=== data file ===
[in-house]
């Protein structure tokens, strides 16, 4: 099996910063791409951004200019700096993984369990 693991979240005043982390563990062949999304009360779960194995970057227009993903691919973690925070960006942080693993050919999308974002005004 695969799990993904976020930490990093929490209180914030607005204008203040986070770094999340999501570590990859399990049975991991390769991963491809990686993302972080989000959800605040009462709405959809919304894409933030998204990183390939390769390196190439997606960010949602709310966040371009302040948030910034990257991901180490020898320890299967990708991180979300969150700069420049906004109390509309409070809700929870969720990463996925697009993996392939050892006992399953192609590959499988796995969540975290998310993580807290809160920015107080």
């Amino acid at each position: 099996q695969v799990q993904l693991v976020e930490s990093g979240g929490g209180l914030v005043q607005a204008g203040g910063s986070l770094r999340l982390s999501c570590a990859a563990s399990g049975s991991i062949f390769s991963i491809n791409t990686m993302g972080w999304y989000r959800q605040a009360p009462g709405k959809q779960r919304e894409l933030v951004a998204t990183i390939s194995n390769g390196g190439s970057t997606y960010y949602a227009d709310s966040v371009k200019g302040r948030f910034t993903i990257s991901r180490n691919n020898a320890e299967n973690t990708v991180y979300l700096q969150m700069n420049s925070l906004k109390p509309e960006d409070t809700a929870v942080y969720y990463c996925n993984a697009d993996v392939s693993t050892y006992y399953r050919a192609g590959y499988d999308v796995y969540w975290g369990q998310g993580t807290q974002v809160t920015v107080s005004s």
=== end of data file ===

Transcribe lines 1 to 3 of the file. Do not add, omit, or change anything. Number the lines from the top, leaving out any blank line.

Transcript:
[in-house]
């Protein structure tokens, strides 16, 4: 099996910063791409951004200019700096993984369990 693991979240005043982390563990062949999304009360779960194995970057227009993903691919973690925070960006942080693993050919999308974002005004 695969799990993904976020930490990093929490209180914030607005204008203040986070770094999340999501570590990859399990049975991991390769991963491809990686993302972080989000959800605040009462709405959809919304894409933030998204990183390939390769390196190439997606960010949602709310966040371009302040948030910034990257991901180490020898320890299967990708991180979300969150700069420049906004109390509309409070809700929870969720990463996925697009993996392939050892006992399953192609590959499988796995969540975290998310993580807290809160920015107080």
């Amino acid at each position: 099996q695969v799990q993904l693991v976020e930490s990093g979240g929490g209180l914030v005043q607005a204008g203040g910063s986070l770094r999340l982390s999501c570590a990859a563990s399990g049975s991991i062949f390769s991963i491809n791409t990686m993302g972080w999304y989000r959800q605040a009360p009462g709405k959809q779960r919304e894409l933030v951004a998204t990183i390939s194995n390769g390196g190439s970057t997606y960010y949602a227009d709310s966040v371009k200019g302040r948030f910034t993903i990257s991901r180490n691919n020898a320890e299967n973690t990708v991180y979300l700096q969150m700069n420049s925070l906004k109390p509309e960006d409070t809700a929870v942080y969720y990463c996925n993984a697009d993996v392939s693993t050892y006992y399953r050919a192609g590959y499988d999308v796995y969540w975290g369990q998310g993580t807290q974002v809160t920015v107080s005004s």